She's religious, she's right wing, and she told the protest crowd that she'd made a huge mistake. What was it?
Hadas Meiri, a hi-tech engineer who grew up in the Religious Zionist world, spoke to the Tel Aviv rally, and her speech went viral. We're sharing it with you, English subtitles added.
In general, when people ask me what Israel from the Inside is “about,” I tell them, as we’ve often written, that the idea is to show the “mosaic” that makes up Israeli life. Israel, I noted a couple of years ago when we started this project, is much more than the conflict, or issues with the rabbinate and the like. But those kinds of issues, far too often, are all we speak about when we speak about Israel.
The goal of Israel from the Inside would be to show more: history, leading personalities past and present, literature, poetry, music. New sites, new projects. How Jews live, how Arabs live. The world of the religious, and that of the secular—and the meeting between them. Art, geography, and much more.
But that was before this unprecedented time, before the deepest crisis ever in Israel’s history. So in the past few months, in addition to all of the above, we’ve also been striving to share with our readers and listeners some of what is being discussed, said or heard in Israel that does not make the English press.
On more than a few occasions, now, we’ve done that by sharing a video that Israelis are speaking about, and today is another example of that. Hadas Meiri, an Engineering Project Manager at Elbit Systems Ltd., spoke to the Tel Aviv rally a few weeks ago.
Her speech went viral, because she’s religious, she’s right wing, she’s a Likud voter—and she had a surprising message for the crowd, and an important one for the government.
We’re sharing her message with you, English subtitles added. (We do transcripts for podcasts, but not for these videos.)
We’ll keep other videos coming—because they appear at a rapid rate.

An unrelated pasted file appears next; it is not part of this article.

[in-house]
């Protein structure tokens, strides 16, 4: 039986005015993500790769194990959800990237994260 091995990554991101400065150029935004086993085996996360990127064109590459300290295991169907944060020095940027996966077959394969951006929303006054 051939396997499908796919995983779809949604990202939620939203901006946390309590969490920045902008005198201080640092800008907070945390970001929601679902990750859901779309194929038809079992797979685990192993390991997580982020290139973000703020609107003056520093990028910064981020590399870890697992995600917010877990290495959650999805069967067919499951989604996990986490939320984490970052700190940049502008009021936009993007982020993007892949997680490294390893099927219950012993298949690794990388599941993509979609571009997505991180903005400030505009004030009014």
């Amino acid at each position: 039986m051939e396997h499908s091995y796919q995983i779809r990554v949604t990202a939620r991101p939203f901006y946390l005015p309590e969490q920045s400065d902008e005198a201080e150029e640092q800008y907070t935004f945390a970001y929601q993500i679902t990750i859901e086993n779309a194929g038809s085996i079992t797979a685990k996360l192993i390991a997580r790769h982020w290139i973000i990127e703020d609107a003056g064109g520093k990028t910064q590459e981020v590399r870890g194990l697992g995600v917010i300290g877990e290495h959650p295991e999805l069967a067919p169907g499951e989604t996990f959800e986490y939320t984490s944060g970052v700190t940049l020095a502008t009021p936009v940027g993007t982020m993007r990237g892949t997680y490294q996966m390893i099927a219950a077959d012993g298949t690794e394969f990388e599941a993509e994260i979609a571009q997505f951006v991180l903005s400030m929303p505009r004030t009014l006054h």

The point here is not whether one agrees with her, or not. The point here is for us be as aware as possible of the mosaic of views that Israelis hold, and in some cases, like this one, the ways in which those views seem quite at odds with what one might expect from any particular segment of society.
If you share our desire to forge a community of people engaged in reasoned discussion and respectful disagreement when it comes to Israel, please subscribe today.
With the High Holidays just weeks away, we wanted to share the schedule for Israel from the Inside during that period.
During the week of Rosh Hashanah and the Fast of Gedaliah (on Monday, there will be no written column on Monday, September 18th, but we will post our regular Wednesday podcast on September 20.
During the week of Yom Kippur, there will be no written column on Monday, September 25th (which is the day of Yom Kippur), but we will post our regular Wednesday podcast on September 27.
During the week of the holiday of Sukkot (Monday, October 2 and Wednesday, October 4), we are planning not to post.
The regular schedule of written columns on Mondays and podcasts on Wednesdays will resume the following week.
To all who are observing and celebrating, our wishes for a meaningful and joyous High Holiday season.
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Our Threads feed is danielgordis. We’ll start to use it more shortly.